By Dave Rogers

For The Record


Orange County auditor Pennee Schmitt and her staff have found $12 million in unexpected money, County Judge Stephen Brint Carlton said in a Friday interview.

He said that means not only that all county employees should see their first raise in base pay in years; taxpayers may see their first reduced tax rate since 2011.

Carlton said Wednesday the commissioners’ court, consisting of the judge and four commissioners, was hopeful of giving all county employees a 4 percent raise in the 2018 budget, which takes effect Oct. 1.

In an interview Friday, he upped that hoped-for increase to “the 4 to 5 percent range,” and added that he thought it was time to help the taxpayers, too.

“The county will discuss whether we need to do a tax rate decrease this year based on our financial position,” Carlton said.

The 140 members of the Orange County Sheriff’s Office Employees Association haven’t had a raise in base pay since 2013. The approximately 250 non-union, non-elected county employees received 1.5 percent cost of living adjustments in 2011 and 2015.

The county’s elected officials haven’t had a raise since 2009, Carlton said.

The county tax rate has been 54.4 cents per $100 valuation since 2013 and was last decreased in 2011. However, county property valuations have risen 59 percent since 2000.

Lori Ardoin, the county’s human resources director, was ready for the good news she heard in meetings over the past couple of weeks.

“I’m surprised and I’m glad to see a glimmer of hope that we’re able to push the savings to the employees and services to citizens,” she said.

Schmitt started her job in October 2016, after the release of the 2017 budget. She was busy Friday finalizing the proposed 2018 budget and unavailable for comment.

Based on Schmitt’s updates relayed by Carlton, the latest estimate is that Orange County will have between $15 million and $17 million in its ending fund balance for the 2017 fiscal year, which ends Sept. 30.

That’s significantly more than the $12 million mark – 25 percent of the county’s annual $48 million operating budget – that Carlton and the four county commissioners have been seeking to set aside for emergency expenses, such as hurricanes.

It’s also as much as $12.2 million more than was projected in February, after the county paid an unbudgeted $3.2 million judgment for the Montano v. Orange County jail death case.

It turns out projections made in the 2017 budget were way off, some based on previously miscalculated projections going back to before Carlton took office in 2015.

Before the $3.2 million lawsuit judgment, the county already anticipated spending $3.8 million more than it took in for 2017. Together, that’s a $7 million hit to the fund balance.

But instead, Carlton said new estimates are for the county to take in $5 million in excess of expenses. Less the lawsuit expense, that would leave a $1.8 million addition to the fund balance rather than a $7 million takeaway, a flip-flop of $8.8 million.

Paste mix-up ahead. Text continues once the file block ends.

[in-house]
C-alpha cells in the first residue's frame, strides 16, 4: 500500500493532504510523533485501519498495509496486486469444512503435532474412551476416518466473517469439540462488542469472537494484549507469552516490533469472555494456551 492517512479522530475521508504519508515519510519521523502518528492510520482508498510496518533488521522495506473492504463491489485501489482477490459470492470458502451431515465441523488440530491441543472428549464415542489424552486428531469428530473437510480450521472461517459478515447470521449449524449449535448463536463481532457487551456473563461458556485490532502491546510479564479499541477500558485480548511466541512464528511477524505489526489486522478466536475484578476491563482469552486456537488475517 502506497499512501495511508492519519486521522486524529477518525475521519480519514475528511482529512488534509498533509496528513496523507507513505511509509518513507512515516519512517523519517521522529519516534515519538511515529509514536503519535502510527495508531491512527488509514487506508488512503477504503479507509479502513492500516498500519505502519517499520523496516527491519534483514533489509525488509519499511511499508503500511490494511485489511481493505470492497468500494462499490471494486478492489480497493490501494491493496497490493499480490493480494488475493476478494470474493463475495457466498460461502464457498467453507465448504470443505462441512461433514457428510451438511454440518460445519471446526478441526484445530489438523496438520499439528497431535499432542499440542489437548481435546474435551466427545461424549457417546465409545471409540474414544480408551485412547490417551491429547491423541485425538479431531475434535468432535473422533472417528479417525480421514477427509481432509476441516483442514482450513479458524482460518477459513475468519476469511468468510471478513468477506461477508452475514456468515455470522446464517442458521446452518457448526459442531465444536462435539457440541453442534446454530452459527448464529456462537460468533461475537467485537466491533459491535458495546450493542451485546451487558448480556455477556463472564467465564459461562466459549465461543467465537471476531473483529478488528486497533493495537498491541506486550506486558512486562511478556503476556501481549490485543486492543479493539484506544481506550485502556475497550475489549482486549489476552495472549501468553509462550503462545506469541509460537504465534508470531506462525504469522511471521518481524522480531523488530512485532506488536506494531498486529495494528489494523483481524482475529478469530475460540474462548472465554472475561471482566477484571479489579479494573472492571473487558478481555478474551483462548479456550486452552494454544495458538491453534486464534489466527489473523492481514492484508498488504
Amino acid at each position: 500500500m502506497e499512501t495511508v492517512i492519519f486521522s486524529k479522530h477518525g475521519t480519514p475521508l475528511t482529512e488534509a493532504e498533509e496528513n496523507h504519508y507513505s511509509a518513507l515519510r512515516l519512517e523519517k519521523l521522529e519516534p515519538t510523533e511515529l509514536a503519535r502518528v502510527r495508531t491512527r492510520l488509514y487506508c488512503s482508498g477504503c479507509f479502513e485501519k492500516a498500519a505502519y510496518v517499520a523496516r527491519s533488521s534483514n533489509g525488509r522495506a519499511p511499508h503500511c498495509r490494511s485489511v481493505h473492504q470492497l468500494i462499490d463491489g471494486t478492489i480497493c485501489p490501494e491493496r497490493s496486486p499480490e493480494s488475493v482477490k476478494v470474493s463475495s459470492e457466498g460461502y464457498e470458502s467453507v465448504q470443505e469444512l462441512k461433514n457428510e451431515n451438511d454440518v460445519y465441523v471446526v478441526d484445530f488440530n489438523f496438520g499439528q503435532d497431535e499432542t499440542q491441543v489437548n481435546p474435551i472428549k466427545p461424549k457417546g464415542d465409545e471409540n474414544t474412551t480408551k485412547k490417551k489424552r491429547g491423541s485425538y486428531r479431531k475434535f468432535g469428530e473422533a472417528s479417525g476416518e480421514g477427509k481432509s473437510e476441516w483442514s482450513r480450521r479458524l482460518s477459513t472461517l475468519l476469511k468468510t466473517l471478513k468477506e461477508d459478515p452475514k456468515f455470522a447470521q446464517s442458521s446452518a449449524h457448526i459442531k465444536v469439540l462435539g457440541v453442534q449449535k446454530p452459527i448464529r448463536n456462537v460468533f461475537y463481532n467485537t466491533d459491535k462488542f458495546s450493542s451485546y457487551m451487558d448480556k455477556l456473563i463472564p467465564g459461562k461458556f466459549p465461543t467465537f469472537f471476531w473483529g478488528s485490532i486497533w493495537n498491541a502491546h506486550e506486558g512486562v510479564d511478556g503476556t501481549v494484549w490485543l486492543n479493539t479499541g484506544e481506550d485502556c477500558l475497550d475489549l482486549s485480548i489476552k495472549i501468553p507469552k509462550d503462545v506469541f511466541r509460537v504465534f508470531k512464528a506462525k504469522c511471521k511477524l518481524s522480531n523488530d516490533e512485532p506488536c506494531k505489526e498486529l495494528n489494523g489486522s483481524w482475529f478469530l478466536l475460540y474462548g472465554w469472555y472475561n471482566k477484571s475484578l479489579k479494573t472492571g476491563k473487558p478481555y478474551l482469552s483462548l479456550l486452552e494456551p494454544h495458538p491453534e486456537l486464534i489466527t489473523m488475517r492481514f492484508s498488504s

And Schmitt has calculated that instead of starting the 2017 budget year with a fund balance of $11.6 million, the beginning total was really “closer to $15 million,” Carlton said Friday.

That would be another $3.4 million in “found money.”

Carlton, who, along with Commissioners Barry Burton and Jody Crump, is running for re-election in 2018, said the county had a projected $392,000 in its fund balance at the beginning of the 2015 budget year.

The judge took office three months into that budget year, on Jan. 1, 2015.

He said by “being conservative with our financial estimates,” and the fact that department heads overestimated their yearly needs, the county closed 2015 and 2016 with $5 million to $6 million each year in revenues over expenses.

That money went into to the fund balance.

Carlton’s critics say he just “padded” the budgets by overestimating expenses and underestimating revenues, so he’d look good at the end of each year.

“There is no intent to ‘cook’ the books,” he said. “Elected officials and department heads complained we would never make it with the money we budgeted.”

Commissioners’ court has been looking hard to cut costs in recent years. That’s rubbed some employees the wrong way.

“We’re doing now what we said we would do whenever we hit 25 percent,” Carlton said.

“The court has said in the past if we can get in the right position and make sure we’re still providing services, reducing the tax rate will help homeowners and businesses. It will make Orange County more attractive for businesses to locate here.”

It has been a team effort, he said.

“All the county elected officials, department heads and employees have done a good job to help us get to this point. We got here faster than I thought,” Carlton said, “which is a good thing.

“I thought it would take us five or six years. Two and a half is a surprise – but it’s a very good surprise.”